Harry Cohn, the willful, manipulative, deeply loathed honcho of Columbia Pictures, died of a heart attack on 2.27.58. He was 66 years old. An “extravagant” funeral service was held in stage 12 on the Columbia Studios lot. Almost the entire Hollywood community attended. Famous observation from Red Skelton, one of the mourners: “It proves what Harry always said — give the public what they want and they’ll come out for it.”

Posted on 7.5.17: I was taking in the splendor of old Hollywood yesterday, and more specifically the Mediterranean-style Crescent Drive mansion where Columbia Pictures chief Harry Cohn lived from 1946 until his death in ’58.

I swear to God I felt Harry hovering nearby, or at least a spectral remnant. “Who the hell are you?” Cohn’s ghost said. “I’m Jeffrey Wells, samurai poet columnist,” I replied, “and one of the few guys in this town who remembers you and even mentions you from time to time so show a little respect.” The ectoplasmic Cohn grumbled as he floated away, heading for the pool area.

All my life I’ve read that Cohn was a crass, tyrannical bully-boss, grudgingly “respected” but feared and most certainly despised.

Screenwriter Ben Hecht famously referred to Cohn as “White Fang.” Like other studio chiefs of his day Cohn had a quid pro quo relationship with mob guys, was something of a racist thug (“The Kid in the Middle“, a BBC doc, reports that Cohn had goons threaten Sammy Davis, Jr. over his relationship with Kim Novak), reportedly hastened the death of poor Curly Howard (the woo-woo guy with The Three Stooges) and of course was always trying to fuck the hottest actresses.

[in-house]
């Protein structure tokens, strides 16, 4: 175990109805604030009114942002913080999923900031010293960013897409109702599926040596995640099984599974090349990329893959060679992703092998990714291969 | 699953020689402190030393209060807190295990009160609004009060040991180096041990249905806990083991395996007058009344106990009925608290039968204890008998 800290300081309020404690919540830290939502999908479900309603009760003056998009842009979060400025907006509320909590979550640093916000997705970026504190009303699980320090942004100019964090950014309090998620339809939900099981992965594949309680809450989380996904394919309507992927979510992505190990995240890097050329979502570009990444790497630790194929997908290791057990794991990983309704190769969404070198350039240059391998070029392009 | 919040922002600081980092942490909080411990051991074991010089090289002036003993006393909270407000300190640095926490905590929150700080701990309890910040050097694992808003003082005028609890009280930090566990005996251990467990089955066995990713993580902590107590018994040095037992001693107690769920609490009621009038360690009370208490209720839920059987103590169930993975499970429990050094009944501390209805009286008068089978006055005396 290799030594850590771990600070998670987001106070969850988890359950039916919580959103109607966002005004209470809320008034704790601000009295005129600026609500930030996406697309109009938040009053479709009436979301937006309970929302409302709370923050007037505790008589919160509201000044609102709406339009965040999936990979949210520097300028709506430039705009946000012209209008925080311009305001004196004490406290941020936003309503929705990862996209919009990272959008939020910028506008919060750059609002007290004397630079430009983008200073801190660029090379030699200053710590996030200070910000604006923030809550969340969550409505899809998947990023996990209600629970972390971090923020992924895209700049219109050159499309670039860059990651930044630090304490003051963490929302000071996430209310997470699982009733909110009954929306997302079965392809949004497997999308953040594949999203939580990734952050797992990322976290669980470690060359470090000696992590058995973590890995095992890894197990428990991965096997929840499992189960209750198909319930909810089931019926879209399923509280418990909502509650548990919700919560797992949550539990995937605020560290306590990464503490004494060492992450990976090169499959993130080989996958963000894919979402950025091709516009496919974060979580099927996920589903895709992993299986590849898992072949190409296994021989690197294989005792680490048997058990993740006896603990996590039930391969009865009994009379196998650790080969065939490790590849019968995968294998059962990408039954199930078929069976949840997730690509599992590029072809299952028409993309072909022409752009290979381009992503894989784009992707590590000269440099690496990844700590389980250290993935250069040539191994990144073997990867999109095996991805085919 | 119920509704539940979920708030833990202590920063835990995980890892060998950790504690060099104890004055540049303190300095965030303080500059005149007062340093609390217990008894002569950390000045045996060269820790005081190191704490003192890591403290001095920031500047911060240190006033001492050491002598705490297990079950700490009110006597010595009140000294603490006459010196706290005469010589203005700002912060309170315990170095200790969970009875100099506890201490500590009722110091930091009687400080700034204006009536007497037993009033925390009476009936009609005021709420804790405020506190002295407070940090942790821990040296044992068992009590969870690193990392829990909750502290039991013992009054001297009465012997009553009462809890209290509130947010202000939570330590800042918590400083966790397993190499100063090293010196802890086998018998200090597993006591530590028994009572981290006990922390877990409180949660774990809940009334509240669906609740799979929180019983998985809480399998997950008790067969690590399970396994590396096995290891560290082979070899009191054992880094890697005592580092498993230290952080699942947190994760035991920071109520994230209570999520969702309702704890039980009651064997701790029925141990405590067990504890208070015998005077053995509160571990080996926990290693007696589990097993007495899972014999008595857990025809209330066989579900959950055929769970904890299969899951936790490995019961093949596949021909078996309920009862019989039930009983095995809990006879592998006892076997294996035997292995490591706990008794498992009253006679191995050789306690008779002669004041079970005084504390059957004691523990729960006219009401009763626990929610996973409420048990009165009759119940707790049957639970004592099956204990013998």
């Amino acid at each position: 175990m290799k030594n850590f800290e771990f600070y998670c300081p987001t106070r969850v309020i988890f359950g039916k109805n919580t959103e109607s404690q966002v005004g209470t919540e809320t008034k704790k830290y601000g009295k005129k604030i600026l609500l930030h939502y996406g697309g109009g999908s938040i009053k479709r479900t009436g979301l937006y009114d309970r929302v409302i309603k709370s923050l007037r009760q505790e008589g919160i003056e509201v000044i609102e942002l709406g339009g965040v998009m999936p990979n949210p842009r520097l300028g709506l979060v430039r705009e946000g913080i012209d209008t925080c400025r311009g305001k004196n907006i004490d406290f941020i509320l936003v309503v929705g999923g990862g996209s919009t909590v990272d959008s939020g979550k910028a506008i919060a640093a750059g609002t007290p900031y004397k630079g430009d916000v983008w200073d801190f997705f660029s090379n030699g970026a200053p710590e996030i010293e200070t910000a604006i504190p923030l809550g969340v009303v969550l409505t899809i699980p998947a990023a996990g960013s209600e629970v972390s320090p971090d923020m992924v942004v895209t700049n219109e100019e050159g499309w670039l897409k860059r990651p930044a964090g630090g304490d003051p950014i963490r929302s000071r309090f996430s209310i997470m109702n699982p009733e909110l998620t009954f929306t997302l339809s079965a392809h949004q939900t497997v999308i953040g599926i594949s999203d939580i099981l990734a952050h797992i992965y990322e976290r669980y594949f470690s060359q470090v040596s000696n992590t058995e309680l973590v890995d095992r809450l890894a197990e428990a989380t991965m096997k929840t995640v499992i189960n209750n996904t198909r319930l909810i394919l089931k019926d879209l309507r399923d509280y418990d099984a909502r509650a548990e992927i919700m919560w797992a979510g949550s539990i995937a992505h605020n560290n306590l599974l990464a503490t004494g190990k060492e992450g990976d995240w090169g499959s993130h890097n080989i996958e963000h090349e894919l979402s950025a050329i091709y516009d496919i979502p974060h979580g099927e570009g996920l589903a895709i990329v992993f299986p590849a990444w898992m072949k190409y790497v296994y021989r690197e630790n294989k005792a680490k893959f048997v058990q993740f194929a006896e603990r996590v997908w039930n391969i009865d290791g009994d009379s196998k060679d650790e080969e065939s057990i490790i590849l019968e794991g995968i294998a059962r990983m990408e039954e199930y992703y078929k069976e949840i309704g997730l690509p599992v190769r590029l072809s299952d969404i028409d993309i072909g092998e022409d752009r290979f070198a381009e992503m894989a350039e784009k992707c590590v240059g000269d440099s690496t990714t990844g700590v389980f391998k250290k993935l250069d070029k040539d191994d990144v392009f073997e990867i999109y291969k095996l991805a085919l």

Harry Cohn lived here (1000 No. Crescent Drive in Beverly Hills) between 1946 and ’58.

Nobody out-Cohned Cohn. Read Bob Thomas‘s “King Cohn” when you get a chance. Cohn was the model for The Godfather studio chief Jack Woltz (the horse’s head incident never happened but Frank Sinatra almost certainly pleaded for the Pvt. Maggio role during a visit to Cohn’s home). Legend has it he was also the inspiration for Broderick Crawford‘s thick-fingered sugar daddy in Born Yesterday.

But Orson Welles respected Cohn’s dogged gambler instinct [see above], and unlike today’s soul-less corporate lackey studio heads, at least Cohn had movies in his blood. Okay, he could be a prick and yes, he was dead wrong for strongly preferring Aldo Ray to play Pvt. Robert E. Lee Prewitt in From Here To Eternity instead of Montgomery Clift, but you can’t be entirely dismissive of a roster that included It Happened One Night, Lost Horizon, Holiday, Only Angels Have Wings, The Lady From Shanghai, All The King’s Men, Born Yesterday, From Here to Eternity, On The Waterfront, The Caine Mutiny, Picnic, The Bridge on the River Kwai and Hell Cats of the Navy.